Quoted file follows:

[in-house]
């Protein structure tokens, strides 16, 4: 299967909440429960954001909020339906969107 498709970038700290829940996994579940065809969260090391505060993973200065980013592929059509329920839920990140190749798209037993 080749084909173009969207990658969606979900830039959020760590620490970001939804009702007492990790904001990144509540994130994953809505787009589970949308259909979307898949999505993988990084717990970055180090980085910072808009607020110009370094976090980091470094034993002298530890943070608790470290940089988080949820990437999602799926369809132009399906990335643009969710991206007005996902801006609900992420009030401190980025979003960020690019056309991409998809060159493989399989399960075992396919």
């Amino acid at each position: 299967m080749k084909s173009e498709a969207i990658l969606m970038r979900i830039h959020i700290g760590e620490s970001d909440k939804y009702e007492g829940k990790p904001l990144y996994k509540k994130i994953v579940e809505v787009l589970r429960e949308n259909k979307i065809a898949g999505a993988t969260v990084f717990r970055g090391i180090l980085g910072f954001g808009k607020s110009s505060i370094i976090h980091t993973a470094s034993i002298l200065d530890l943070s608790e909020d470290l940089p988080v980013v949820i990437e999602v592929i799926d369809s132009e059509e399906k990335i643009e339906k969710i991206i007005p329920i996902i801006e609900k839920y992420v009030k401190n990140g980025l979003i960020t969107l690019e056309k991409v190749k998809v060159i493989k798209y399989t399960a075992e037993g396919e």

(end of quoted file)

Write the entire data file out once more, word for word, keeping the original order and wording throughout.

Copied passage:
[in-house]
């Protein structure tokens, strides 16, 4: 299967909440429960954001909020339906969107 498709970038700290829940996994579940065809969260090391505060993973200065980013592929059509329920839920990140190749798209037993 080749084909173009969207990658969606979900830039959020760590620490970001939804009702007492990790904001990144509540994130994953809505787009589970949308259909979307898949999505993988990084717990970055180090980085910072808009607020110009370094976090980091470094034993002298530890943070608790470290940089988080949820990437999602799926369809132009399906990335643009969710991206007005996902801006609900992420009030401190980025979003960020690019056309991409998809060159493989399989399960075992396919």
């Amino acid at each position: 299967m080749k084909s173009e498709a969207i990658l969606m970038r979900i830039h959020i700290g760590e620490s970001d909440k939804y009702e007492g829940k990790p904001l990144y996994k509540k994130i994953v579940e809505v787009l589970r429960e949308n259909k979307i065809a898949g999505a993988t969260v990084f717990r970055g090391i180090l980085g910072f954001g808009k607020s110009s505060i370094i976090h980091t993973a470094s034993i002298l200065d530890l943070s608790e909020d470290l940089p988080v980013v949820i990437e999602v592929i799926d369809s132009e059509e399906k990335i643009e339906k969710i991206i007005p329920i996902i801006e609900k839920y992420v009030k401190n990140g980025l979003i960020t969107l690019e056309k991409v190749k998809v060159i493989k798209y399989t399960a075992e037993g396919e």